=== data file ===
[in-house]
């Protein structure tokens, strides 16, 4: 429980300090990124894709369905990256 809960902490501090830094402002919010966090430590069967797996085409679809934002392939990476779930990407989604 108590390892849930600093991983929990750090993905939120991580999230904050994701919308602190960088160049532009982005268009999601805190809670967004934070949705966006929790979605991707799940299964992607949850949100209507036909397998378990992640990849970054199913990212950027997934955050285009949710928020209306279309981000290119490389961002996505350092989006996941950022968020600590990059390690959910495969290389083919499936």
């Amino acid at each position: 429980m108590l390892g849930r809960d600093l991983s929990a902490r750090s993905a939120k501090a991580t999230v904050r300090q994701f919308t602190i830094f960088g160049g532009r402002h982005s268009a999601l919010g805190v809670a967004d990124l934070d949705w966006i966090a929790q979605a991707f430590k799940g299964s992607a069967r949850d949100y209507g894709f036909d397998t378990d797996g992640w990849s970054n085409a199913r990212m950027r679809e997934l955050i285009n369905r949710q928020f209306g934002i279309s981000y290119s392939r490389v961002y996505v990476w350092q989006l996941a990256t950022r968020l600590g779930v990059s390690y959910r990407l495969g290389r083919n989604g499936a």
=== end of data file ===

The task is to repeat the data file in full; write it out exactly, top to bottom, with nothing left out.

[in-house]
């Protein structure tokens, strides 16, 4: 429980300090990124894709369905990256 809960902490501090830094402002919010966090430590069967797996085409679809934002392939990476779930990407989604 108590390892849930600093991983929990750090993905939120991580999230904050994701919308602190960088160049532009982005268009999601805190809670967004934070949705966006929790979605991707799940299964992607949850949100209507036909397998378990992640990849970054199913990212950027997934955050285009949710928020209306279309981000290119490389961002996505350092989006996941950022968020600590990059390690959910495969290389083919499936």
């Amino acid at each position: 429980m108590l390892g849930r809960d600093l991983s929990a902490r750090s993905a939120k501090a991580t999230v904050r300090q994701f919308t602190i830094f960088g160049g532009r402002h982005s268009a999601l919010g805190v809670a967004d990124l934070d949705w966006i966090a929790q979605a991707f430590k799940g299964s992607a069967r949850d949100y209507g894709f036909d397998t378990d797996g992640w990849s970054n085409a199913r990212m950027r679809e997934l955050i285009n369905r949710q928020f209306g934002i279309s981000y290119s392939r490389v961002y996505v990476w350092q989006l996941a990256t950022r968020l600590g779930v990059s390690y959910r990407l495969g290389r083919n989604g499936a």